Scientists know how birds cope without food during the flights: They burn fat. But until now, they haven't figured out the water question. How do migrating birds avoid dehydration after all that flying?

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Politics
3:20 am
Sat September 10, 2011

Obama Launches Aggressive Push For Jobs Plan

President Obama speaks about his new jobs proposal at the University of Richmond in Richmond, Va., on Friday.
Jim Watson AFP/Getty Images

President Obama is selling his jobs plan as a much-needed shot in the arm for a still struggling economy. It includes new public works projects, help for local school districts, training opportunities for those who have been out of work a long time, and more than $200 billion in tax cuts for workers and the companies that hire them.

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Reflecting On Sept. 11, 2001
4:18 pm
Fri September 9, 2011

New York City Beefs Up Security Ahead Of Sept. 11

Police officers watch travelers at the entrance of the Grand Central subway terminal in New York on Thursday. Security measures around the city were increased two days before the 10th anniversary of the Sept. 11 attacks.
Mladen Antonov AFP/Getty Images

New York City was on high alert this week, even before Thursday night's announcement that there was a "credible but unconfirmed" terrorist threat to New York and Washington, D.C. Newspaper headlines screamed about a city on lockdown.

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The Two-Way
3:43 pm
Fri September 9, 2011

Report: 160,000 Deported Without Facing Judge

Over the course of seven years, 160,000 immigrants have been deported without ever facing a judge, a new report reveals. Issued by the National Immigration Law Center, the report charges that the U.S. has used something called "stipulated removal" to strong arm immigrants into signing away their due process.

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Business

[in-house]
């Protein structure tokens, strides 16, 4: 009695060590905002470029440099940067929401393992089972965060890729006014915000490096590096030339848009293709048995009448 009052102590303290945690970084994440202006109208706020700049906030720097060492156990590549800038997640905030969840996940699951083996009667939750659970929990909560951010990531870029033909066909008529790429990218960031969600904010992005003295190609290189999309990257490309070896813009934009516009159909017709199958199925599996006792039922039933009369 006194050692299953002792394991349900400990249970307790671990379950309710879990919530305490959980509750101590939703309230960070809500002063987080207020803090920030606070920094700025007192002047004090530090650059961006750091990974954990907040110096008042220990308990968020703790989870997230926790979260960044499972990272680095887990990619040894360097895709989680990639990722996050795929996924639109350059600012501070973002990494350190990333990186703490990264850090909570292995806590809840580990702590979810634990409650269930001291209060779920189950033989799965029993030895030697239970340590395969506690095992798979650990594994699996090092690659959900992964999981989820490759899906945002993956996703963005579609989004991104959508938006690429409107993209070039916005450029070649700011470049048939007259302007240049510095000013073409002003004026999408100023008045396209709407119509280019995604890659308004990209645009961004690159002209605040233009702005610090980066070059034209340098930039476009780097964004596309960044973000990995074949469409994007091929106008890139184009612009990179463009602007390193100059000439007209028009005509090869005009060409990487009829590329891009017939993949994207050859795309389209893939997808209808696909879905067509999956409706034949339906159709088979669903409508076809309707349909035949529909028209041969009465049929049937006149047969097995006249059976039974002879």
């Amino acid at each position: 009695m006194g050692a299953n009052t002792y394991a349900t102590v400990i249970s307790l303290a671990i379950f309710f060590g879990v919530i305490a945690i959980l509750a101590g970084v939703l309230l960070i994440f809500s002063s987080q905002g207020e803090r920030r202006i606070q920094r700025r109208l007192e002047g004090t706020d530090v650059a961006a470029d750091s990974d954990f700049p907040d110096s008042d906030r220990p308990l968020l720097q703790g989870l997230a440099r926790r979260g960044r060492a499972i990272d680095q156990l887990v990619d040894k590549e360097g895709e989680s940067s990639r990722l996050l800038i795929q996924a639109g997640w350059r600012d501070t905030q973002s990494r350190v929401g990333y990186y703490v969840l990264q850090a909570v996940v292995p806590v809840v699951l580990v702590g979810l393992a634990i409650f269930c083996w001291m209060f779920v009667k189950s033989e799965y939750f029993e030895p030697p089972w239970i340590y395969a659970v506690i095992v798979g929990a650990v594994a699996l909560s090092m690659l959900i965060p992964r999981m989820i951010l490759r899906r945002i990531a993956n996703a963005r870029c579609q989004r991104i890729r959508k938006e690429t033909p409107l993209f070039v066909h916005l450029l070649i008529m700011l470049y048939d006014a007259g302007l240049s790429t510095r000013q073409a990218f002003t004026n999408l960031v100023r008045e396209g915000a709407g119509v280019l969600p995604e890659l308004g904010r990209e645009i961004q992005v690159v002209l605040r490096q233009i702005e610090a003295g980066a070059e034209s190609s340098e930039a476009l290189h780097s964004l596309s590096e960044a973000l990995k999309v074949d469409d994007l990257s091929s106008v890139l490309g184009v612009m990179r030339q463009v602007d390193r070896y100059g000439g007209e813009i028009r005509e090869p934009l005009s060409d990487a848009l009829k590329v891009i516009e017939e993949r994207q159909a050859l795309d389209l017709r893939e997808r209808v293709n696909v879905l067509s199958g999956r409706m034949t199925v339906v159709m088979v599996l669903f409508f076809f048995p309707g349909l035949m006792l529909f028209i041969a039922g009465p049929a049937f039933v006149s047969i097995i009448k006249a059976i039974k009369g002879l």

3:39 pm
Fri September 9, 2011

Earlier Stimulus Offers Lessons For A Second Round

President Obama called on legislators on Thursday to pass his American Jobs Act, which proposes billions of dollars in new spending on infrastructure.

"Building a world-class transportation system is part of what made us an economic superpower," Obama told a joint session of Congress.

It's difficult to say exactly how much additional infrastructure spending would take place if the president's plan is approved by Congress. But experts say examining how — and if — previous stimulus projects created jobs can help maximize results for this round.

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The Picture Show
3:31 pm
Fri September 9, 2011

For Veterans, The Tough Climb Back To Civilian Life

Iraq War veteran Tyler Daly goes rock climbing in Colorado.
David Gilkey NPR

The lasting legacies of Sept. 11 are numerous — sometimes elusive. There's the altered New York City skyline and the ongoing war. There also are wounded soldiers coming home from Iraq and Afghanistan each year to face a new battle: Fitting back into civilian life.

Rehabilitation programs exist for those returning with physical wound, but little support exists for those with invisible wounds such as post-traumatic stress disorder.

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Shots - Health Blog
2:53 pm
Fri September 9, 2011

Babesia In The Blood? There Should Be A Test For That

Deer ticks like this one can spread a parasite that causes babesiosis. And infected people can spread it through blood donations.
Jim Gathany CDC

Originally published on Mon November 12, 2012 12:37 pm

Nobody likes ticks. Well, maybe some scientists who study them do. But civilians and people concerned with public health really are not fans.